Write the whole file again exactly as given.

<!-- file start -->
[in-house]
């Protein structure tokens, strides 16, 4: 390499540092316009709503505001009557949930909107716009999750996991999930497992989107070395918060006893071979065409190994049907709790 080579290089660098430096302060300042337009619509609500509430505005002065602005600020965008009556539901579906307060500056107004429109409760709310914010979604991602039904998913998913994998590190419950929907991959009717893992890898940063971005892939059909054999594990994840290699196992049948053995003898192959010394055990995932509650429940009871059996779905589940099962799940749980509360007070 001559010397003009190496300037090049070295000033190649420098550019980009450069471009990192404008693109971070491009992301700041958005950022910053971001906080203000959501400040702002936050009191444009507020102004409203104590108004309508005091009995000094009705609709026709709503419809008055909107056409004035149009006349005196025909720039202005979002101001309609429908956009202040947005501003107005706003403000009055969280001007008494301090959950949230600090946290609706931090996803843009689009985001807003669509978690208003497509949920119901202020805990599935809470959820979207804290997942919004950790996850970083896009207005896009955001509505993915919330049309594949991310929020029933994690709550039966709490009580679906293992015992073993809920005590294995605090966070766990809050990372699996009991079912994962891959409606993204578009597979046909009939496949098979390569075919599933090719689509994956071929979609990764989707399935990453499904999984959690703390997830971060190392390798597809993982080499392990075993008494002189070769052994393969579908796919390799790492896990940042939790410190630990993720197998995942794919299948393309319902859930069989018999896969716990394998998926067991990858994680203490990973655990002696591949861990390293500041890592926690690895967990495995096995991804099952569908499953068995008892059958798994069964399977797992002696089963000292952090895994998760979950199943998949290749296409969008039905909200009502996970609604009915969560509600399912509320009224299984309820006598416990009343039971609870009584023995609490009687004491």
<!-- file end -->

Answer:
[in-house]
């Protein structure tokens, strides 16, 4: 390499540092316009709503505001009557949930909107716009999750996991999930497992989107070395918060006893071979065409190994049907709790 080579290089660098430096302060300042337009619509609500509430505005002065602005600020965008009556539901579906307060500056107004429109409760709310914010979604991602039904998913998913994998590190419950929907991959009717893992890898940063971005892939059909054999594990994840290699196992049948053995003898192959010394055990995932509650429940009871059996779905589940099962799940749980509360007070 001559010397003009190496300037090049070295000033190649420098550019980009450069471009990192404008693109971070491009992301700041958005950022910053971001906080203000959501400040702002936050009191444009507020102004409203104590108004309508005091009995000094009705609709026709709503419809008055909107056409004035149009006349005196025909720039202005979002101001309609429908956009202040947005501003107005706003403000009055969280001007008494301090959950949230600090946290609706931090996803843009689009985001807003669509978690208003497509949920119901202020805990599935809470959820979207804290997942919004950790996850970083896009207005896009955001509505993915919330049309594949991310929020029933994690709550039966709490009580679906293992015992073993809920005590294995605090966070766990809050990372699996009991079912994962891959409606993204578009597979046909009939496949098979390569075919599933090719689509994956071929979609990764989707399935990453499904999984959690703390997830971060190392390798597809993982080499392990075993008494002189070769052994393969579908796919390799790492896990940042939790410190630990993720197998995942794919299948393309319902859930069989018999896969716990394998998926067991990858994680203490990973655990002696591949861990390293500041890592926690690895967990495995096995991804099952569908499953068995008892059958798994069964399977797992002696089963000292952090895994998760979950199943998949290749296409969008039905909200009502996970609604009915969560509600399912509320009224299984309820006598416990009343039971609870009584023995609490009687004491």